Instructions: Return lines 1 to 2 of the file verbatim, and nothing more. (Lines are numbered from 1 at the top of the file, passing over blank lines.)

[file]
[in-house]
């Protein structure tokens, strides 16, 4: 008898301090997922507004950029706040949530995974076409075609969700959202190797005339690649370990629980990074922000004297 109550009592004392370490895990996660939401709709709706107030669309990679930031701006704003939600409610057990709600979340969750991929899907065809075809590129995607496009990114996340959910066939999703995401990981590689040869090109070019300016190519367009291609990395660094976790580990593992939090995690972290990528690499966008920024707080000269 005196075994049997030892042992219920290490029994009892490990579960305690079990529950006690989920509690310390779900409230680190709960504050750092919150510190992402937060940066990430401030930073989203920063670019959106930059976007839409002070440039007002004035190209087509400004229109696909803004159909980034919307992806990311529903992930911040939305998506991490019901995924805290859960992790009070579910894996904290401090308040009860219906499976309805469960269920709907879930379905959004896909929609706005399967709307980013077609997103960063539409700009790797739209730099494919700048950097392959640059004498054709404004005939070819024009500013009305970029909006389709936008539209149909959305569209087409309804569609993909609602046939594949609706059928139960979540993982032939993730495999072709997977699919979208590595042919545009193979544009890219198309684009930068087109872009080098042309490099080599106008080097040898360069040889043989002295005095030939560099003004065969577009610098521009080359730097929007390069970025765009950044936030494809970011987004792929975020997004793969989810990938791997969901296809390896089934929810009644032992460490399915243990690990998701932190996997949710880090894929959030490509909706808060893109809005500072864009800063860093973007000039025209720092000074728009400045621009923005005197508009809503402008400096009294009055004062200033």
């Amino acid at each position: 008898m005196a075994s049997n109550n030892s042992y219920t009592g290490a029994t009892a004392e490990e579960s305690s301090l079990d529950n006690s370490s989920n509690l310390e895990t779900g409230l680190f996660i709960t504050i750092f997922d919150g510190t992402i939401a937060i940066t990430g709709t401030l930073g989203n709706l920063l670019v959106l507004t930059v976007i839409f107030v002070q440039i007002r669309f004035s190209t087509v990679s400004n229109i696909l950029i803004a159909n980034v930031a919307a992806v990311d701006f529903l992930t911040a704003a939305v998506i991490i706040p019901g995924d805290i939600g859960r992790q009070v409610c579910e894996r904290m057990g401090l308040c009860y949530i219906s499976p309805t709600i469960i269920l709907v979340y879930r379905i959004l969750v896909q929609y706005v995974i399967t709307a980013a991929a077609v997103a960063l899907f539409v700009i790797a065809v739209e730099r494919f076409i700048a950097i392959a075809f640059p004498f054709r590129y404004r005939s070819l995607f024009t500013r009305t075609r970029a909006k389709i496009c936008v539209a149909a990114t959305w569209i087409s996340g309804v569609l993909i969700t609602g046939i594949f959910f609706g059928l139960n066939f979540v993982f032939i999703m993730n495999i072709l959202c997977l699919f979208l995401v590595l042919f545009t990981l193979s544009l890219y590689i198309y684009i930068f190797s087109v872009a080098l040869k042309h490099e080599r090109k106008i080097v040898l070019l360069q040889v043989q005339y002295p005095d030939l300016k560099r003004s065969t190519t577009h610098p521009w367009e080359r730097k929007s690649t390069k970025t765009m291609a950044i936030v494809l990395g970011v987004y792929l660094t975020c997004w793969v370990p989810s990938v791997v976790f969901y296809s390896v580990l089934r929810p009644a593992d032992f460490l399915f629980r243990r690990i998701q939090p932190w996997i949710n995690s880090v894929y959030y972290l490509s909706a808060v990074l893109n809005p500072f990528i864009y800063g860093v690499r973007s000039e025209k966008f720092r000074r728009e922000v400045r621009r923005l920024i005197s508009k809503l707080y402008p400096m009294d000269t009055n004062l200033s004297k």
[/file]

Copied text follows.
[in-house]
């Protein structure tokens, strides 16, 4: 008898301090997922507004950029706040949530995974076409075609969700959202190797005339690649370990629980990074922000004297 109550009592004392370490895990996660939401709709709706107030669309990679930031701006704003939600409610057990709600979340969750991929899907065809075809590129995607496009990114996340959910066939999703995401990981590689040869090109070019300016190519367009291609990395660094976790580990593992939090995690972290990528690499966008920024707080000269 005196075994049997030892042992219920290490029994009892490990579960305690079990529950006690989920509690310390779900409230680190709960504050750092919150510190992402937060940066990430401030930073989203920063670019959106930059976007839409002070440039007002004035190209087509400004229109696909803004159909980034919307992806990311529903992930911040939305998506991490019901995924805290859960992790009070579910894996904290401090308040009860219906499976309805469960269920709907879930379905959004896909929609706005399967709307980013077609997103960063539409700009790797739209730099494919700048950097392959640059004498054709404004005939070819024009500013009305970029909006389709936008539209149909959305569209087409309804569609993909609602046939594949609706059928139960979540993982032939993730495999072709997977699919979208590595042919545009193979544009890219198309684009930068087109872009080098042309490099080599106008080097040898360069040889043989002295005095030939560099003004065969577009610098521009080359730097929007390069970025765009950044936030494809970011987004792929975020997004793969989810990938791997969901296809390896089934929810009644032992460490399915243990690990998701932190996997949710880090894929959030490509909706808060893109809005500072864009800063860093973007000039025209720092000074728009400045621009923005005197508009809503402008400096009294009055004062200033």